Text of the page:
Britt Salvesen, Curator, Wallis Annenberg Department of Photography & the Department of Prints and Drawings, Los Angeles County Museum of Art:
Emily Kathryn Morgan’s analysis of Street Life in London is as sustained and ambitious as the primary source itself… Vividly evoking the culture of Victorian London, she establishes a detailed social and historical context for the publication's production and consumption, and brings many new facts and insights to bear. Her engaging, astute account not only reassesses the publication’s significance in photographic history, but also makes it available to numerous other fields of study: urban history, sociology, media studies, and more.
Dr Michael Pritchard, Director-General, The Royal Photographic Society:
John Thomson was a pioneering documentary and ethno-photographer and this book is an important contribution to reappraising his work and importance.
Morgan’s fascinating 556-page tome is well researched, referencing critical primary, secondary and theoretical sources. The structure is presented so as to introduce the range of complex historical perspectives that influenced the work of Smith and Thomson. There is a broad and generous selection of pertinent plates interspersed throughout the writing... The publishers have been careful to match the tonalities and colours of the original images and photographs. - Janine Freeston in Vol 65: 4.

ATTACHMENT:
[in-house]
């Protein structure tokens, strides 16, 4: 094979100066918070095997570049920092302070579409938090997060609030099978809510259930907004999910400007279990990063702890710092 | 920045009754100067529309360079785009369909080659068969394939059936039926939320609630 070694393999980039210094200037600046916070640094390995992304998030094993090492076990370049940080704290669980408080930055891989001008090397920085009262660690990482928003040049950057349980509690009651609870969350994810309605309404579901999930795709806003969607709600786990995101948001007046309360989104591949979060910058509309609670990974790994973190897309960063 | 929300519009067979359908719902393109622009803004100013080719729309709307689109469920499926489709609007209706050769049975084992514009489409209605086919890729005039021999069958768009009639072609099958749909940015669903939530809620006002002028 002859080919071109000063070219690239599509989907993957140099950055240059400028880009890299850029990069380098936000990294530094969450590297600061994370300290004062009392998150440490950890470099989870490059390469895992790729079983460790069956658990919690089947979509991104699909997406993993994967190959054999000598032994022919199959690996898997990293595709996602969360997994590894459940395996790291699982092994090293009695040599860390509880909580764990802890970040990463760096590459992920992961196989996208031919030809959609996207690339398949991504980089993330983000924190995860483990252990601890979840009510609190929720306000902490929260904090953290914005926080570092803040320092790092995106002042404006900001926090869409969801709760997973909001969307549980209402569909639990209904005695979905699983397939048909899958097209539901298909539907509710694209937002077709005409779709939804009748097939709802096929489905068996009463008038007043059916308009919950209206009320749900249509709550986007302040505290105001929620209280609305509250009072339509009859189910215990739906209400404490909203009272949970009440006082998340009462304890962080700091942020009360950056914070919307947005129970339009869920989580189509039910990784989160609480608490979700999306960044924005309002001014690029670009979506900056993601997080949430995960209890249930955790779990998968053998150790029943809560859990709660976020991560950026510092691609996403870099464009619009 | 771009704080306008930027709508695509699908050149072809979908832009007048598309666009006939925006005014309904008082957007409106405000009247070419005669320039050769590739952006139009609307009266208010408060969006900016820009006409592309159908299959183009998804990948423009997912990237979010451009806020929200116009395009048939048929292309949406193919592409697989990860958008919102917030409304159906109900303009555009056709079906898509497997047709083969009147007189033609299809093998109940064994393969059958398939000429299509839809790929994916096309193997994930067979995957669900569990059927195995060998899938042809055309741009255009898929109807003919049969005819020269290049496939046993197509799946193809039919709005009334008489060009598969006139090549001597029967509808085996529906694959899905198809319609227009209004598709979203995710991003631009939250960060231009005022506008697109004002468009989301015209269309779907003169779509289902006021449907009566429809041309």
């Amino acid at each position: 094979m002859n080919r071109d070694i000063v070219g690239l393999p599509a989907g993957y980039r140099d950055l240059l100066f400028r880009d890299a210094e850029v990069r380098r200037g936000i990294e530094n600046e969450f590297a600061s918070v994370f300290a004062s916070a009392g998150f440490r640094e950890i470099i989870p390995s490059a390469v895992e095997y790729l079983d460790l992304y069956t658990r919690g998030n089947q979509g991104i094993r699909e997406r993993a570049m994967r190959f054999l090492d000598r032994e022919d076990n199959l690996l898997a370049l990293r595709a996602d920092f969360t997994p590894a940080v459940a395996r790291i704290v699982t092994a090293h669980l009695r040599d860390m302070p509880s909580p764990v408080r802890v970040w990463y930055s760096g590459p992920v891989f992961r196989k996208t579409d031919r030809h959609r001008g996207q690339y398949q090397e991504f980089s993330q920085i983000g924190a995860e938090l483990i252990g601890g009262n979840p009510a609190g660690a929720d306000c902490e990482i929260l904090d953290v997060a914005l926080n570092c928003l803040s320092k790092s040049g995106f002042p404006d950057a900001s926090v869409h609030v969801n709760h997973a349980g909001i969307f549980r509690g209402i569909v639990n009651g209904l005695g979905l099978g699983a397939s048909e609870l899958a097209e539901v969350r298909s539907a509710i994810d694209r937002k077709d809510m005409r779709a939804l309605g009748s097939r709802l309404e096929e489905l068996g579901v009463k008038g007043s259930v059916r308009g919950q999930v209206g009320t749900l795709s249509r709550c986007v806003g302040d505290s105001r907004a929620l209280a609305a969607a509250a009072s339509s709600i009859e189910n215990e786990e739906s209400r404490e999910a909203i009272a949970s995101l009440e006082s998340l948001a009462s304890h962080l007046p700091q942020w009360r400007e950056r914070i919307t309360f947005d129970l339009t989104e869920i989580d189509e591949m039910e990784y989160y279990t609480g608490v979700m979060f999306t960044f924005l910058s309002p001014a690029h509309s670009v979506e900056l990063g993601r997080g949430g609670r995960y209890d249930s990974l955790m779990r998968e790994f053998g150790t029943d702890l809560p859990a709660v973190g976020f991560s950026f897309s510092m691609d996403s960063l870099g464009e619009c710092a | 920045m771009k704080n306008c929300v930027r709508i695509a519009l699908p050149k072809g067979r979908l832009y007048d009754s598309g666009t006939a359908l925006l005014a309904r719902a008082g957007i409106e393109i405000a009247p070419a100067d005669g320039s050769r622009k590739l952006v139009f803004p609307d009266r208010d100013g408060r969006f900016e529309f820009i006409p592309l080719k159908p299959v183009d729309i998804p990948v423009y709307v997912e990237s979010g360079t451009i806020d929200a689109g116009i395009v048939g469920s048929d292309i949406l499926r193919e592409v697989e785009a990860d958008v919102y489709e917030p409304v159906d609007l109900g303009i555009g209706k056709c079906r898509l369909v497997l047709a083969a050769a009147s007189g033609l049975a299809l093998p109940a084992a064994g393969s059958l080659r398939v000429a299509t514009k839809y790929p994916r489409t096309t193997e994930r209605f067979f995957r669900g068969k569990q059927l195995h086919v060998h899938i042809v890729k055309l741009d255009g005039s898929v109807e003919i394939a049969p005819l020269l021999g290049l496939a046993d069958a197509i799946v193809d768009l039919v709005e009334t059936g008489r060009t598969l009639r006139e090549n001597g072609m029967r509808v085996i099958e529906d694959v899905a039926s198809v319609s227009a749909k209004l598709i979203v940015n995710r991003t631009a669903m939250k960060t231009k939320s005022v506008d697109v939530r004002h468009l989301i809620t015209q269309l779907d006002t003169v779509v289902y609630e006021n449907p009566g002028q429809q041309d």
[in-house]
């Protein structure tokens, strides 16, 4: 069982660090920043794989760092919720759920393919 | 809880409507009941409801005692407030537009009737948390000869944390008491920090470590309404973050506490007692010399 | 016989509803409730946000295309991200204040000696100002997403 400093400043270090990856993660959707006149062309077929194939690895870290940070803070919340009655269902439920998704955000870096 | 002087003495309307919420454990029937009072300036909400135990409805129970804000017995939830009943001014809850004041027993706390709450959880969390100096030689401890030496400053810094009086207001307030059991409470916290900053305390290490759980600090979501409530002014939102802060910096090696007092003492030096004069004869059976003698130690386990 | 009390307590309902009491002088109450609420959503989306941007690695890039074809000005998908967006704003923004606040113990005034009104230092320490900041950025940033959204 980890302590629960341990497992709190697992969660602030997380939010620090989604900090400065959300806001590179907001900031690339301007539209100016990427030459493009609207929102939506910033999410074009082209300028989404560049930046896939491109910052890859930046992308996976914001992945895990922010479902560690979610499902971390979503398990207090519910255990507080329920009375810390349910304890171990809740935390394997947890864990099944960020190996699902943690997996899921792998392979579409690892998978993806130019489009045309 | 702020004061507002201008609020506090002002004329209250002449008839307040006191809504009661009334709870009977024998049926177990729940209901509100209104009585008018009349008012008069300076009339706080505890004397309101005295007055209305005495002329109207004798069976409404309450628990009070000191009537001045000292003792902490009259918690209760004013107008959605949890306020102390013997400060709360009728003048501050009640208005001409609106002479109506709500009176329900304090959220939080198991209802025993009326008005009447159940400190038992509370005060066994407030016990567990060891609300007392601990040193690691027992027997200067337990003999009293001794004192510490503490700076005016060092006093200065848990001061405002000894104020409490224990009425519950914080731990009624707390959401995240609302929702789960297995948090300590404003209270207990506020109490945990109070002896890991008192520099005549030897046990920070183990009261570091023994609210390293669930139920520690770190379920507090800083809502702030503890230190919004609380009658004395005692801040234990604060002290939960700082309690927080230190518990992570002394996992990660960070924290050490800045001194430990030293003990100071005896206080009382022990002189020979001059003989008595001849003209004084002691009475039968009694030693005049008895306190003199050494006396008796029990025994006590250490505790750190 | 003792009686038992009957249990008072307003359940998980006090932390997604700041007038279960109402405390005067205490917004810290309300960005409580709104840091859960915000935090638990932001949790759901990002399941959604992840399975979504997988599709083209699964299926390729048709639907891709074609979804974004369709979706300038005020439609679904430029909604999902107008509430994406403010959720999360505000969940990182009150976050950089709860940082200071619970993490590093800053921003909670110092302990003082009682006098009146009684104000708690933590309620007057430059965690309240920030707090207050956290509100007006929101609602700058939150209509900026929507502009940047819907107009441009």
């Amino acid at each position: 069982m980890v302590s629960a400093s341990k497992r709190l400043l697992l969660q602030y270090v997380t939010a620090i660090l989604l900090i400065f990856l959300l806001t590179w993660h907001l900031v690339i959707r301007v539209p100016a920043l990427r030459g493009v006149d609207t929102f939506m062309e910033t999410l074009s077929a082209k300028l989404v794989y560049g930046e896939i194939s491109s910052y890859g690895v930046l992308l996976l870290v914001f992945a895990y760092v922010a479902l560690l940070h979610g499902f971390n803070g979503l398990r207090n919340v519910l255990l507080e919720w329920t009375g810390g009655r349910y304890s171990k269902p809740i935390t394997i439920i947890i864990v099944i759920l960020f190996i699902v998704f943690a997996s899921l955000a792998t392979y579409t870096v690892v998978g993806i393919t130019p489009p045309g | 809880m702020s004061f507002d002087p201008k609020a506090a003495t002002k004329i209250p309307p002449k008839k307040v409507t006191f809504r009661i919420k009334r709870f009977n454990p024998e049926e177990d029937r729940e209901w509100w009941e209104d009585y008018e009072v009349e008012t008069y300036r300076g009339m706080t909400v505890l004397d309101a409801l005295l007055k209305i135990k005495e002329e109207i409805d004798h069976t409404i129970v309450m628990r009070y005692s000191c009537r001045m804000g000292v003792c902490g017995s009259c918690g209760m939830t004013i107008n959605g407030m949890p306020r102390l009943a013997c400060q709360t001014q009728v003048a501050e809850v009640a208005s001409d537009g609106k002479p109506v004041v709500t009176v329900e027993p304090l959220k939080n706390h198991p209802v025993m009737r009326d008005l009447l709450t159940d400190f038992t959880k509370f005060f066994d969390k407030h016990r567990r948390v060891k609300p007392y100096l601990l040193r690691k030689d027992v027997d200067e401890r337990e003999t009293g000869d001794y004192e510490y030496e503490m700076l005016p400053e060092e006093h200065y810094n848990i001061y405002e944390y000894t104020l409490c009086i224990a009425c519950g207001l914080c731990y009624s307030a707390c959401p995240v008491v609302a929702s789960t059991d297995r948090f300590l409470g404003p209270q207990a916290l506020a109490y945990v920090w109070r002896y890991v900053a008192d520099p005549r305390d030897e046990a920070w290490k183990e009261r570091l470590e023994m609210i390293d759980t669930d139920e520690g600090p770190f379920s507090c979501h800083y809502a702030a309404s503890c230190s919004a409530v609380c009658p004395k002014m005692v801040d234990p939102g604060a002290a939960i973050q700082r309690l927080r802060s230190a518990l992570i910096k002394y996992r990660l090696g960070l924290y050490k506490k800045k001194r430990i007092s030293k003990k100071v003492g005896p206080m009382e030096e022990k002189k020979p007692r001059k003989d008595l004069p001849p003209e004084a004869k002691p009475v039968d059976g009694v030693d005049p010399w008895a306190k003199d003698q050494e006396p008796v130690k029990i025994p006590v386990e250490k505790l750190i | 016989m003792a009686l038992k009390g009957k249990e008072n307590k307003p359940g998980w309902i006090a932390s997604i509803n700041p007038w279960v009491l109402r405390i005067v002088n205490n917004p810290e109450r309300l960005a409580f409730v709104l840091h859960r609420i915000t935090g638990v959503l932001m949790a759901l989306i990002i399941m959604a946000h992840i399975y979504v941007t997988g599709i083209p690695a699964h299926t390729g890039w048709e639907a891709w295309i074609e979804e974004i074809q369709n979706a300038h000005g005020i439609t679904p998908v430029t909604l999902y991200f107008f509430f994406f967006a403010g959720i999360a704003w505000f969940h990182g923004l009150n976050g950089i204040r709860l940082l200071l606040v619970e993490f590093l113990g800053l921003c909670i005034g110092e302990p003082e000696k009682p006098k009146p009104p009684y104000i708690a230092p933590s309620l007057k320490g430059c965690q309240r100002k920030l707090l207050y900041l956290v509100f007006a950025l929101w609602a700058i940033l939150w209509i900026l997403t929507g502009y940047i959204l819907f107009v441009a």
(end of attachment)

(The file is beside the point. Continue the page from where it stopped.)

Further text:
History of Photography:
Through this extremely well-written and timely analysis, Morgan provides the reader with a valuable context within which Thomson’s photographs and the accompanying essays, produced by both Smith and the photographer, can be situated within the wider context of socially concerned commentary on the daily struggle of those whose lives were lived out on London’s streets during the second half of the nineteenth century. The book succeeds admirably... Morgan’s extremely well researched and well written volume opens out discussion, focusing not only on the tensions between image and text, and the social and aesthetic problems of how poverty might be most effectively represented, but also raising questions regarding the means of production, the manner of circulation, and audience reception. - Simon Knowles in Vol 40: 2.
This is a capacious, comprehensive volume, the latest in the series Verticals, studies in the history of photography. John Thomson, the prime fi gure of this account, is renowned in the annals of photography for his images of the Far East, taken between 1862 and 1872 on his journeys through China, Thailand, Vietnam, Taiwan, and Cambodia. But he is also known for the photographs of life in London he took on his return to England, reminders of the poverty, even amidst the national wealth, as he put it, that existed in his midst. Several of these images were included in the exhibition “The Golden Age of British Photography, 1839-1900,” seen first at the Victoria and Albert Museum in 1984; and a facsimile of the whole — if with the name Thomson misspelled Thompson — had been put out in 1969 by the publisher Benjamin Blom. In its subjects, as Thomson and Adolphe Smith his collaborator acknowledged, this compilation had precedents in the volumes of Henry Mayhew’s “London Labour and London Poor,” published ten years earlier, and also in the wide number of studies on these topics, sociological and typological and literary, that made visible the street characters frequently seen in our crowded thoroughfares, even in those glimpses, as he and Smith put it, caught here and there, at the angle of some dark alley, or in some squalid corner beyond the beat of the ordinary wayfarer.